By William Pfaff
The Chinese authorities’ anxiety that the Olympic Games will be a success reflects their need to find international confirmation of their general political and economic policies of the past 20 years. The games are perhaps more likely to provide confirmation of the opinion of those who said China was rash to bid for the Olympics.
The immediate results already include unanticipated political problems, such as the international campaign to disrupt the world tour of the Olympic flame in the cause of Tibetan rights. The current efforts of the government to stifle further human rights protests and publicity for dissenters, so as to control the projected image of their nation, through limits on journalists’ access to the Web, and restricting press and television access to the athletes and sites, is generating more critical coverage by international journalists than would have come from letting them have the Web and free run of the games.
The Chinese confront the Gorbachev problem. How do you liberalize an authoritarian system? Mikhail Gorbachev’s attempt was first to clarify the reality with free-speaking at all levels about the falsehoods and hypocrisy that permeated the Soviet system. Thus step one was telling the truth. This was to prepare the way for structural reforms. China is not yet at step one.
Gorbachev’s intention was to make possible an open and law-abiding Communist Party that would respect the party’s own rules and the constitution of the Soviet Union—always nominally democratic, but with its democratic procedures corrupted from the start by its actual control by the party leadership. The Communist Party manipulated every important institution in the Soviet Union, as everyone understood. This was responsible for the cynicism and corruption that existed at every level of life in the Soviet Union.
But while Gorbachev’s glasnost made public the truths that everybody had already known, providing catharsis, events abruptly cut short Gorbachev’s plans for further, and decisive, change.
There was a coup by Gorbachev’s enemies in the party, seizing Gorbachev and his wife while on vacation in the Crimea. When the coup’s instigators moved to seize control in Moscow, Boris Yeltsin, the popular president of the regional government—the Russian Soviet Republic—intervened personally to address the crowds and block the coup. This made Yeltsin effective leader of Soviet Russia, and within four months Yeltsin and the leaders of other Soviet republics dissolved the USSR. Yeltsin declared free markets and told other leaders and the people to take “as much freedom as you can.”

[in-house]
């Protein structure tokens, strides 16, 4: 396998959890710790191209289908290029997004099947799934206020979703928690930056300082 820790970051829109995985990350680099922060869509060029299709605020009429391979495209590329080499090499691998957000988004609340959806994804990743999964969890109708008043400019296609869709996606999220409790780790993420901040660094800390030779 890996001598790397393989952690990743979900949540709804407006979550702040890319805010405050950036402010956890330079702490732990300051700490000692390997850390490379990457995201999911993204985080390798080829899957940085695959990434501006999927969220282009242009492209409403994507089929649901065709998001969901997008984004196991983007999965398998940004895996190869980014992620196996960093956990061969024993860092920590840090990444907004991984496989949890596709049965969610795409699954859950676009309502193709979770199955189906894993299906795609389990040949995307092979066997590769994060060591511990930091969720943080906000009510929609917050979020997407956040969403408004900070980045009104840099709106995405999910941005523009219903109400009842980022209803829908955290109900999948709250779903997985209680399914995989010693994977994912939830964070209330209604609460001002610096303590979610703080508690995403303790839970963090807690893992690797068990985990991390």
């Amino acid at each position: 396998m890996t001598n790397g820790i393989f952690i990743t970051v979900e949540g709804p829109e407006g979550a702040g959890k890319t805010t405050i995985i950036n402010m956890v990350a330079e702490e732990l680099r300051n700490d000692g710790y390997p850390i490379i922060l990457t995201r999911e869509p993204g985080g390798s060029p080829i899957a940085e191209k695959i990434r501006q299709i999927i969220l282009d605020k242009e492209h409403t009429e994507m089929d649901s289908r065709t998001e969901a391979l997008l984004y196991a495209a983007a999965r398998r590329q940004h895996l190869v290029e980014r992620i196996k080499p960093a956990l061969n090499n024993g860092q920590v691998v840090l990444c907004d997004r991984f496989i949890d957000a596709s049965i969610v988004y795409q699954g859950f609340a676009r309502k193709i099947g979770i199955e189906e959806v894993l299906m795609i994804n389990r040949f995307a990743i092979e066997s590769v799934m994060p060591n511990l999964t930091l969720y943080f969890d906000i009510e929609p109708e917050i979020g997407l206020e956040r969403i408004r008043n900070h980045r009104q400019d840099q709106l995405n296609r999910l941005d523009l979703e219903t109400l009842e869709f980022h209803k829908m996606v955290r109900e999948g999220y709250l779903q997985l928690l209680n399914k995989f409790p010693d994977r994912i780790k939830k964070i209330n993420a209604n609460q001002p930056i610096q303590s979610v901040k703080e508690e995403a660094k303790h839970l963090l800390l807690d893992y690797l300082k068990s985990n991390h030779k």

The unfortunate result was robber-capitalism and a chaotic semi-collapse of government, a period remembered in Russia today with unforgiving bitterness. This is what the Chinese Communist leadership today wants to avoid.
Since the brutally repressed mass demonstrations at Tiananmen Square in 1989, the party has tried to appease the public with a rising living standard. This has produced a substantial and lively middle class as well as considerable profiteering and corruption.
The official slogan has been, “Enrich yourselves!”—which many have been able to do, but the vast majority have not. The dramatic prosperity of the coastal cities makes a sinister contrast with conditions of want and squalor in the distant interior of the country.
Something like a million students have been sent to study abroad since 1978, of which less than half have returned, although the percentage of those who do is rising. As Pankaj Mishra has written, China is a still-poor country “rushing headlong, under a nominally Communist regime, to embrace Western-style capitalism and consumerism,” which “imposes many psychological conflicts and tensions,” while creating “an unusually large number of babbits, plagiarists and hucksters.”
Considerable liberty is granted to the intellectual class, most of its members engaged in one way or another in debate over how to shape the country’s future (many of them employed in the official think-tanks or academic institutes). Recent political history from the time of the Cultural Revolution to Tiananmen Square has left not only political and economic unrest, but deep moral questions unsettled.
Hence the tension that surrounds the regime’s gamble on staging the Olympic Games, and inviting the outside world to watch the desperately-hoped-for individual Chinese victories, as well as the collective success of the event itself. The rest of the world will observe China through international television and the eyes of the thousands of journalists who have come to see the games and to see China—but are not wanted to see too much.
Visit William Pfaff’s Web site at www.williampfaff.com.
© 2008 Tribune Media Services Inc.